Panel on religious diversity in Jakarta at IARJ reporting in Asia conference
Panel on religious diversity at the International Association of Religion Journalists (IARJ) global conference in Jakarta. Representatives of minority religious groups on this panel asked journalists to dig deeper to include their communities in reporting on religious issues.

JAKARTA, Indonesia—Accurate reporting on minority religions is sorely lacking, said journalists participating in a panel at the global conference of the International Association of Religion Journalists (IARJ).

Indonesia has the world’s largest Muslim population, more than 200 million. (Pakistan is a close second in Muslim population.) However, there are many other faith groups within Indonesia’s vast archipelago. In the 2010 Indonesian census, 87% of Indonesians identified themselves as Muslim (with Sunnis more than 99%, Shias 0.5% and Ahmadis 0.2%), 7% Protestant, 3% Catholic, 2% Hindu, 1% Buddhist, 0.05% Confucian and 0.5% gave other responses including “other” or “nothing.”

The Rev. Henrietta Tabita Lebang, Chair of the Indonesian Communion of Churches, said she was not only perplexed by the consistent favoring of Catholic over Protestant Christian stories and photos in the press, even on major holidays like Easter and Christmas, but she was also frustrated by the failure to report on significant interfaith activities taking place in Indonesia.

Reporting on minority faiths is so problematic in Indonesia that many Catholics are hesitant to appear in the press. We, the Catholics, would be happier if there were no news about Catholics at all, said interfaith activist Johannes Haryanto.

Muhsin Labib, representative from the Ahlul Bait Indonesia, expressed deep concern about the poor treatment of the 1 million Shia Muslims in Indonesia, who have been subject to attacks, particularly in 2008. He indicated that the coverage of Shia issues is often seen through a Sunni lens, which is prejudiced and unsympathetic. At its worst, Labib mentioned inaccurate and hostile rumors about Shia communities that occasionally appear online and can incite hatred and even physical attacks. More accurate, informative journalism is needed, Labib said.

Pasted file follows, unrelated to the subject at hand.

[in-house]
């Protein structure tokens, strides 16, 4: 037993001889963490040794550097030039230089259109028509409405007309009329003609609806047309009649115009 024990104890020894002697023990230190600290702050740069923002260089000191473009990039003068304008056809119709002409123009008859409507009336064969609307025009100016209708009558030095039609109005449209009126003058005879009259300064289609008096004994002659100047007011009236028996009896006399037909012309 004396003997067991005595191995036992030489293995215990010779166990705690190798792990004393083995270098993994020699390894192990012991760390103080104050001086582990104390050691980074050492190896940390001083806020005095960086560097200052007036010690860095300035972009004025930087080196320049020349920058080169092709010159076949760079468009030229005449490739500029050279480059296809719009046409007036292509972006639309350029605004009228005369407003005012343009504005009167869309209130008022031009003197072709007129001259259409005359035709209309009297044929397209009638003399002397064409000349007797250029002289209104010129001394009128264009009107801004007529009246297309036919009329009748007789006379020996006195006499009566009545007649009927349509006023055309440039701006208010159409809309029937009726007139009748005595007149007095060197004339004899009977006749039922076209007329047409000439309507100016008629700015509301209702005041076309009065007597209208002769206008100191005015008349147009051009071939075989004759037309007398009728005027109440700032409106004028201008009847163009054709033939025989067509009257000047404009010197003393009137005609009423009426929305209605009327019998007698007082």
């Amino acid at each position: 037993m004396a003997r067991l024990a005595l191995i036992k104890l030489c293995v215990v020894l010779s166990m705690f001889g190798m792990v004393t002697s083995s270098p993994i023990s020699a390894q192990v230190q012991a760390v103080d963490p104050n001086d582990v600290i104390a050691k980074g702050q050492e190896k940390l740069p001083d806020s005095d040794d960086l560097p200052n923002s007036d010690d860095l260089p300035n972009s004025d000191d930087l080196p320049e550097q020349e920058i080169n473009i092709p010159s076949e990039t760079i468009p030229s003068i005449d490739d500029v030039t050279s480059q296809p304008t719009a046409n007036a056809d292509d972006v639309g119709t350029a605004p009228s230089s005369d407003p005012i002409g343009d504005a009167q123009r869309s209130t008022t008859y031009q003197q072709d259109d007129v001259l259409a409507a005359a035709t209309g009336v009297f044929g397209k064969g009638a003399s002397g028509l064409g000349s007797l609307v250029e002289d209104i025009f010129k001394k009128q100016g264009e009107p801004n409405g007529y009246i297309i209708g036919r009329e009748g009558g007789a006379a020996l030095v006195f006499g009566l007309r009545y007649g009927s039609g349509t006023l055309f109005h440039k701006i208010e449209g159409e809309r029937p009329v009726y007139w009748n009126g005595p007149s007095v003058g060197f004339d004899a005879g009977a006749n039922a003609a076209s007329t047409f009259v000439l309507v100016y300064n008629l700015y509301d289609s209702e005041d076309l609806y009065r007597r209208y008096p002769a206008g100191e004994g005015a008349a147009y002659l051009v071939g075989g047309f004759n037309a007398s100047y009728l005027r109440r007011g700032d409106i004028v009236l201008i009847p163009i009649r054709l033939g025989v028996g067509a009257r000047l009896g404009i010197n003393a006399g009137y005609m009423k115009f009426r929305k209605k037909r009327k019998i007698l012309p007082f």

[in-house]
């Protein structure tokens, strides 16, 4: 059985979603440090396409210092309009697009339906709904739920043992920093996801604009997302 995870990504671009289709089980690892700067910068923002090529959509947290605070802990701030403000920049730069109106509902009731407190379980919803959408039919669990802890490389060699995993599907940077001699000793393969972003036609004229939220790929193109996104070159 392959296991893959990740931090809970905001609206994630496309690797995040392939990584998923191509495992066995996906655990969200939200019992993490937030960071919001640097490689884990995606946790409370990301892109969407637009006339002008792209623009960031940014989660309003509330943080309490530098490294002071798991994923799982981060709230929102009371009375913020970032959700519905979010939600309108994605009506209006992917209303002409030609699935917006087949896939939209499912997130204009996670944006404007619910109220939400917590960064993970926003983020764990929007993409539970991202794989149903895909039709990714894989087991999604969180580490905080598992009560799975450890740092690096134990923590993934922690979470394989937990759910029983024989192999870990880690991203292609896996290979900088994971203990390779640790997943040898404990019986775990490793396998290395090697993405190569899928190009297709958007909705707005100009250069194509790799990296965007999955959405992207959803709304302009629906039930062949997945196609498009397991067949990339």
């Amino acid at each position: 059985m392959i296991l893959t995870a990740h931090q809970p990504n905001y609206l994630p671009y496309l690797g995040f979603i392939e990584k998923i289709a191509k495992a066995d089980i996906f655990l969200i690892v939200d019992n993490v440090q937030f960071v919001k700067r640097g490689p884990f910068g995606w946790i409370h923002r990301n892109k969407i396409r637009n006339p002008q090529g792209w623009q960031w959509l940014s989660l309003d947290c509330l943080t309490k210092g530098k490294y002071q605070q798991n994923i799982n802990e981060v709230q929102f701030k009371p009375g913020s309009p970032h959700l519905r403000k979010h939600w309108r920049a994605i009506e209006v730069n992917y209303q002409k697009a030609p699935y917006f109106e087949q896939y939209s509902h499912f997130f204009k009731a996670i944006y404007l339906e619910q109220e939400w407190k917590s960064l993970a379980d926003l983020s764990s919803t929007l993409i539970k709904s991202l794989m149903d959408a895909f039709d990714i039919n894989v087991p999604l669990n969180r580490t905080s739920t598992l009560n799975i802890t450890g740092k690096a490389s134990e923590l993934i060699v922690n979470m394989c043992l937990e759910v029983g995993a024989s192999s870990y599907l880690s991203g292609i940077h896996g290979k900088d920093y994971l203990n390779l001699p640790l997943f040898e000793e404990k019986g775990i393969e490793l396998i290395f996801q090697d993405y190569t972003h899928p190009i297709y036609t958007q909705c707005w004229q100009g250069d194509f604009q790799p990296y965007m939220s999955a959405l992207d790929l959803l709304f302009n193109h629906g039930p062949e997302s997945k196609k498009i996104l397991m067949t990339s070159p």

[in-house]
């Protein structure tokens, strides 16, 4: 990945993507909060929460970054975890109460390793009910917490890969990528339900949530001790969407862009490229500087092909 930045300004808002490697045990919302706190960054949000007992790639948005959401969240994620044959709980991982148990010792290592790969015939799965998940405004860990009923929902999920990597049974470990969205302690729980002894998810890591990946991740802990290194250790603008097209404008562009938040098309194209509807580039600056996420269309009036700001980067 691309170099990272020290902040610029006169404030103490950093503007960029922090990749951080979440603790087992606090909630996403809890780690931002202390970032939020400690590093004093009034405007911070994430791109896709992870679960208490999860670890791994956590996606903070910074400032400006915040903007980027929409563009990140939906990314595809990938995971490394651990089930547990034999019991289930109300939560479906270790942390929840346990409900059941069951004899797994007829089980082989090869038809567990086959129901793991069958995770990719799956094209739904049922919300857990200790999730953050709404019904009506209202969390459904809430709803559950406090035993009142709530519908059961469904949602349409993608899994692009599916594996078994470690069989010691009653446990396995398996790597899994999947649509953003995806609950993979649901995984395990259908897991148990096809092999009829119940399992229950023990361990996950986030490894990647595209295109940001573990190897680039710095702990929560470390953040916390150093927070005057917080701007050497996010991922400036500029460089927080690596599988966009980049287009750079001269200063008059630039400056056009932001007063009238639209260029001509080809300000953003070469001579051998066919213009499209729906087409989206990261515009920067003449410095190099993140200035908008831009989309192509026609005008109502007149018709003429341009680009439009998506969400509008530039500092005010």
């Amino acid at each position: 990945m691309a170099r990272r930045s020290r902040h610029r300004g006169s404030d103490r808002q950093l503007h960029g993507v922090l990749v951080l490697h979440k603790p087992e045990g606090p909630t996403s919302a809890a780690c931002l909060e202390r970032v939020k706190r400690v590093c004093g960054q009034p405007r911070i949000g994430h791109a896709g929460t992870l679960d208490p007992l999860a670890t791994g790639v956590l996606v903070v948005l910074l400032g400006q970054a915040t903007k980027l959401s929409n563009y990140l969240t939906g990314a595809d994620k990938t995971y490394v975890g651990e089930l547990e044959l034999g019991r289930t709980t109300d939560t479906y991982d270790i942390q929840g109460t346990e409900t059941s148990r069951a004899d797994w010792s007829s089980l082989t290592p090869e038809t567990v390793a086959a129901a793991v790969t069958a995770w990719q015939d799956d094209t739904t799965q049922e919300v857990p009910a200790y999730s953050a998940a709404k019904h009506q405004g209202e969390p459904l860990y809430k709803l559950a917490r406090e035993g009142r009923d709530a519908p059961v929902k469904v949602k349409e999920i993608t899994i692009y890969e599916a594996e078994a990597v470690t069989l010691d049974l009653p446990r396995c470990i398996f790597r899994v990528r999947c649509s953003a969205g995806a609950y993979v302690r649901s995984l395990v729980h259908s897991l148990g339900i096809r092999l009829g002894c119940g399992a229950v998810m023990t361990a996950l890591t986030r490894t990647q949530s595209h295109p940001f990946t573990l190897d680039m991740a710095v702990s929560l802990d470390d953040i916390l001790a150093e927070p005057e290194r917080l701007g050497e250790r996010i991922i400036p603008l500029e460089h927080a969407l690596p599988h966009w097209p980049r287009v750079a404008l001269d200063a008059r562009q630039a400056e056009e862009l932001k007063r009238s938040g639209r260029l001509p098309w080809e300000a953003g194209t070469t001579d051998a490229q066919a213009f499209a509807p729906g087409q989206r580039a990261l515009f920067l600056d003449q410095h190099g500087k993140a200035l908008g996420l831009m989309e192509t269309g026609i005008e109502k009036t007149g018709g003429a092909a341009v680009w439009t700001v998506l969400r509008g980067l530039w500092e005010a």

This is also true of the 400,000 Ahmadiyas—a movement that emerged within Islam in the late 1800s and continues to be a center of controversy in predominantly Muslim countries. Yendra Budlan, spokesperson for Jamaah Ahmadiyah Indonesia pointed out the consistent misrepresentation of the faith in the press.

Smaller groups, such as the Baha’is, struggle for a place in the media, even though their representatives argue that they have a positive message and welcoming attitude that should be considered good news.

On the other hand, Dewi Kanti, spokesperson for the indigenous Sunda Wiwitan indicated that the media was simply unaware of religion stories because of the generally secular background and world view of journalists. For example, the expropriation of Sunda Wiwitan land has profound spiritual significance for them, as it is deeply connected to their identity, culture and traditions.

The general observation shared by all the panelists was that journalists often miss the real stories due to a lack of knowledge and a reluctance to ask representatives of faith groups for clarification and to participate in fact checking.

Overall, the panelists called on journalists to dig deeper to learn more about the groups on which they are reporting.

The panelist’s strongest appeal was for journalists to realize that a focus on the six faiths officially recognized in Indonesia’s constitution (Islam, Christianity, Hinduism, Buddhism and Confucianism) ignores the multitude of other religious groups in this nation that by sheer land mass is the world’s seventh largest country.

Panelists called on journalists to explore other faiths that rarely are featured in news media, including the tradition of Javanese beliefs known as Kebatinan.

The panel’s diverse and thoughtful interaction with journalists primarily from Asia, and also IARJ representatives around the world, illustrated why it is so important to have organized this global conference in one of the world’s most ethnically, linguistically, culturally and religiously diverse countries.

Rachael Kohn is founder and voice of The Spirit of Things, Australia’s go-to program on the ABC Radio National (RN) for in depth stories about the role of religion in society, the arts, community relations and personal life.

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